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School leavers lack employability skills

25th August 2011

Concerns over the skill levels of school leavers have been heightened by a new report which indicates that employers are increasingly unwilling to take on young recruits.

According to the Chartered Institute of Personnel and Development's (CIPD) latest Labour Market Outlook study, a mere 12 per cent of the employers polled said that they intend to hire 16-year-olds direct from school over the next three months

This represents a fall of 2 per cent on the figure for last year. Similarly, the number of employers aiming to recruit school-leavers aged 17-18 and above has fallen to a quarter from almost a third (31 per cent) in the same period in 2010.

In contrast, demand for migrant workers has increased to a record high, with a quarter of employers now planning to hire migrant workers in the third quarter of 2011.

In response to the annual cap on non-EU migrants, more employers reported they will hire EU migrant workers (34 per cent) than up-skill existing workers (23 per cent) or recruit more graduates (18 per cent).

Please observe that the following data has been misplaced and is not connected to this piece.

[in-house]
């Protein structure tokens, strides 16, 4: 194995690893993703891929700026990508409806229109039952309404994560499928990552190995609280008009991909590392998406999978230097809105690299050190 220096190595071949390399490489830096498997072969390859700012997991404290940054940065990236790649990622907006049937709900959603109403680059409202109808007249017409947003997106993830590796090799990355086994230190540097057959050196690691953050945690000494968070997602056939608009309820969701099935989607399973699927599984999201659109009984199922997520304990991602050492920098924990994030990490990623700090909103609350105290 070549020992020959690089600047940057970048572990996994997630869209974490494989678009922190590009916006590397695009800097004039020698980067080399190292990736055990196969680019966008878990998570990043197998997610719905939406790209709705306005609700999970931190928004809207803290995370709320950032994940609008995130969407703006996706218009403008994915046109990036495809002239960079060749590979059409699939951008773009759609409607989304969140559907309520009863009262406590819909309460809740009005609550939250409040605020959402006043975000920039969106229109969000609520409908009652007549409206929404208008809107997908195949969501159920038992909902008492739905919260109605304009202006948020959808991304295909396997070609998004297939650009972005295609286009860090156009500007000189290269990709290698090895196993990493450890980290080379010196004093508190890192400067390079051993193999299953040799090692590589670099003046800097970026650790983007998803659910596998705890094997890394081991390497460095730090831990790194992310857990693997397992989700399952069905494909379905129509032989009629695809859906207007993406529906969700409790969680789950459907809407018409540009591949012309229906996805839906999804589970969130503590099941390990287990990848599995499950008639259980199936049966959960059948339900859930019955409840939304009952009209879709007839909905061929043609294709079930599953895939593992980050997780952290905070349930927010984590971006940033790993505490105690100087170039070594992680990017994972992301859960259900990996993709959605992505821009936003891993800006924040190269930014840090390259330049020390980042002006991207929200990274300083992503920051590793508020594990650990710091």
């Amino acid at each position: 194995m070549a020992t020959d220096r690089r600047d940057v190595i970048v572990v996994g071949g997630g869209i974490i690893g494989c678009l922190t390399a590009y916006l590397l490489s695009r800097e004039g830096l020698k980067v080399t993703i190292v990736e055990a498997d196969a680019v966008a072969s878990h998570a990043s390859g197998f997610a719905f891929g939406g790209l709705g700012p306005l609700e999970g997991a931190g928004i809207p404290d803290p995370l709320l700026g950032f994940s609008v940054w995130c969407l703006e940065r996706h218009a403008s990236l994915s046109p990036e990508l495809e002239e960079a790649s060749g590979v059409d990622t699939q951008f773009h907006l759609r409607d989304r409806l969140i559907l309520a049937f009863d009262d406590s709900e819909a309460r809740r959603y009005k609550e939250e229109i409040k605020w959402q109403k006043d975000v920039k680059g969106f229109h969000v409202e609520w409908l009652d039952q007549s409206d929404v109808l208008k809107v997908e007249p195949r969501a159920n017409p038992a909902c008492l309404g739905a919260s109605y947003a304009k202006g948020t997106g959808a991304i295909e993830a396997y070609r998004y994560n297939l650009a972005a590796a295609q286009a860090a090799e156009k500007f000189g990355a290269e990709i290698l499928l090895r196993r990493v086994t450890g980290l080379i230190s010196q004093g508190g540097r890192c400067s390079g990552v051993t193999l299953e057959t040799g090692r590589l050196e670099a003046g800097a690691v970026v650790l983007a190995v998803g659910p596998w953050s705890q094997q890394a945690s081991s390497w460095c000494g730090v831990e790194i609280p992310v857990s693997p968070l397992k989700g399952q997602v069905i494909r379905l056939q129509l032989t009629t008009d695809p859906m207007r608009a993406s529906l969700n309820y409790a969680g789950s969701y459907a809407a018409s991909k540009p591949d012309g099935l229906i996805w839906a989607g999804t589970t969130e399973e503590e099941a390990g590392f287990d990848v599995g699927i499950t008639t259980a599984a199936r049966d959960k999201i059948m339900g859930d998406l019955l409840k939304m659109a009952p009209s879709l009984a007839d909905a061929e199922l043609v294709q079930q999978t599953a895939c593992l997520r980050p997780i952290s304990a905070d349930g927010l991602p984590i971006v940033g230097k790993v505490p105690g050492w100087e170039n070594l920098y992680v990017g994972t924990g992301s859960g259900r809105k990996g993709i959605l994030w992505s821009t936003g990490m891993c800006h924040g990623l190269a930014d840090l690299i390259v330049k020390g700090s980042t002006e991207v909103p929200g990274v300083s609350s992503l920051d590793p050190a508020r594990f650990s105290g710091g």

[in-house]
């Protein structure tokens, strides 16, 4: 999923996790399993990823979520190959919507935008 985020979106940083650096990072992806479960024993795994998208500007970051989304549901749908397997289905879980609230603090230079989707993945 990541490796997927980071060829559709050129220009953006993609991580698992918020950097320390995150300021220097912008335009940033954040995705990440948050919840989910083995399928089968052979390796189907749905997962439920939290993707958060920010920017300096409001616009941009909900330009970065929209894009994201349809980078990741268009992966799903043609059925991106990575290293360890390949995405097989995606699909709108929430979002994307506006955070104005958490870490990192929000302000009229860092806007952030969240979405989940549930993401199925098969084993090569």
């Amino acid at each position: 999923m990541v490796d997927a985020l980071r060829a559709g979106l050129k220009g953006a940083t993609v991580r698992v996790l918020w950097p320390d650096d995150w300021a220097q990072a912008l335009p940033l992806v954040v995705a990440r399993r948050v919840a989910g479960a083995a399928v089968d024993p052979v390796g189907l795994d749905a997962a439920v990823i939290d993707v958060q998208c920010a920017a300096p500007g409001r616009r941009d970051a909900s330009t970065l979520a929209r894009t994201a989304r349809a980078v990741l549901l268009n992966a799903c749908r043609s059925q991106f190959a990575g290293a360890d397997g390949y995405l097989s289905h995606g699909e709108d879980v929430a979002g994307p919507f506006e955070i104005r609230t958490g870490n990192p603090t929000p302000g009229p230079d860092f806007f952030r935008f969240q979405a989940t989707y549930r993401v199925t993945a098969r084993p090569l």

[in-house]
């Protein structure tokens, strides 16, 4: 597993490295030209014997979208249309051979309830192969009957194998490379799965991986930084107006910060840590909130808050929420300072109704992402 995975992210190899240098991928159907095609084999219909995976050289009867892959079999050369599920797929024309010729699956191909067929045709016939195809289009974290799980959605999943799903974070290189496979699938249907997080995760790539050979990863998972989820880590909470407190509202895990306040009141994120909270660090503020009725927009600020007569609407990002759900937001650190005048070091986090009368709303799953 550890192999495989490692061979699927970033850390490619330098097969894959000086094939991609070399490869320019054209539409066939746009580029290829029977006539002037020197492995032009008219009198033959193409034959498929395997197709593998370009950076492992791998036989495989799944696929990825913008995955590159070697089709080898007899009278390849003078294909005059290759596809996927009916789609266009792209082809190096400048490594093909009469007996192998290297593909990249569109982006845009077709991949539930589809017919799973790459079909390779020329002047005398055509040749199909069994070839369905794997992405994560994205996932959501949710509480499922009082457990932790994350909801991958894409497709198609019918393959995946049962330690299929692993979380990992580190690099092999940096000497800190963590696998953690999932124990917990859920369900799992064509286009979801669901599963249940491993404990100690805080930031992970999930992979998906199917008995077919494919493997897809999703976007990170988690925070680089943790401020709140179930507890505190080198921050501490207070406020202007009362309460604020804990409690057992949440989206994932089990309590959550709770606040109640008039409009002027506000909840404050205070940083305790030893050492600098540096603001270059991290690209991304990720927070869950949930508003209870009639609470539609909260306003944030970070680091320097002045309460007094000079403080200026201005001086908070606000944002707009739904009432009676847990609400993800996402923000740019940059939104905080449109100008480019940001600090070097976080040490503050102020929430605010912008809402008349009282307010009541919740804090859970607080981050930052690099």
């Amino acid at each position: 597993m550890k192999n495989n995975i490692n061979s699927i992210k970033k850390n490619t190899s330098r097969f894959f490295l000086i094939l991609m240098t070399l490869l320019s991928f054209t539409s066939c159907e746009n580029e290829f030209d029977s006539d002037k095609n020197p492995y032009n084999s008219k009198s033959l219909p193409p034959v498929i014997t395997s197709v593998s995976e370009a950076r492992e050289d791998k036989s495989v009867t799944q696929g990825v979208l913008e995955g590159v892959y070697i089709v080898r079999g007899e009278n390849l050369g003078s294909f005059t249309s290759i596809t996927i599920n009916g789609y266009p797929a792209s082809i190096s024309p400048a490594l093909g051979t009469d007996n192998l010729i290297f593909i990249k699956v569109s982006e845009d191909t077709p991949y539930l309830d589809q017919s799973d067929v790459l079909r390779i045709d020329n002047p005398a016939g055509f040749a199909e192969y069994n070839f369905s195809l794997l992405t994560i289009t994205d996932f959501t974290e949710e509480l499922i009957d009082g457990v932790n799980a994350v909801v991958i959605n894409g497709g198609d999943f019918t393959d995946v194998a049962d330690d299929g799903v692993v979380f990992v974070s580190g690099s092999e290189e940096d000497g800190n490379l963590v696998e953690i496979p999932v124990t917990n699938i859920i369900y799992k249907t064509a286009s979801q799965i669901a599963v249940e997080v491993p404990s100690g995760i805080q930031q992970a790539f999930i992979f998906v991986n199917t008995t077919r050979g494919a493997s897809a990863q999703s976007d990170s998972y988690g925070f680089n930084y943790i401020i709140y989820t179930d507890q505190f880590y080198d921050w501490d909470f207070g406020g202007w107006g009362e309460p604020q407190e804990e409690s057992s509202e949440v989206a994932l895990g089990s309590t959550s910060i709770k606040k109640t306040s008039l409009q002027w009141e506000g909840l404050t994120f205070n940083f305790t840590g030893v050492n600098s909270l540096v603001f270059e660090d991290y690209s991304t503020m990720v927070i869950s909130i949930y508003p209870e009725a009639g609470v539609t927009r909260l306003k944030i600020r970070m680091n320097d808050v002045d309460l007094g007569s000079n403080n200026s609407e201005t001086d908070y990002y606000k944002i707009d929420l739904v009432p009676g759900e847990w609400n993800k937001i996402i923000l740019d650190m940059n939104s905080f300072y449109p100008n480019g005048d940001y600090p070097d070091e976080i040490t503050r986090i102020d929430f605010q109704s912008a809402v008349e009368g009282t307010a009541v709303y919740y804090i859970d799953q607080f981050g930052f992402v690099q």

The number of employers planning to take on higher education leavers under the age of 24 is 38 per cent, compared with 47 per cent last year. However, the Government's efforts to boost the employment of apprentices appears to be working, with 37 per cent of respondents planning to recruit apprentices, up by 13 per cent on the year.

Questioned as to the steps that need to be taken to improve recruitment among young people, employers pinpointed higher levels of literacy (53 per cent) and numeracy (42 per cent), as well as employability skills, such as good customer service skills (40 per cent) and good communication (40 per cent).

Gerwyn Davies, the CIPD's public policy adviser, commented: "Youth unemployment looks set to rise further amid employer concerns about the employability of young people.

"The migration cap is stemming the flow of skilled non-EU migrant workers on the one hand, but increasing the supply of EU workers with the other, which highlights the relative ineffectiveness of the cap in bringing net migration levels down.

"Employers seem eager to take full advantage of this, to make use of their positive attitude and their skills."

Mr Davies added that the perception among many employers is that too many young people lack the necessary qualities, which may explain why fewer young people are being hired.

The CIPD urged the Government to redouble its efforts to ensure that the education and skills system is fit for purpose and that young people can find a foothold in an increasingly competitive jobs market.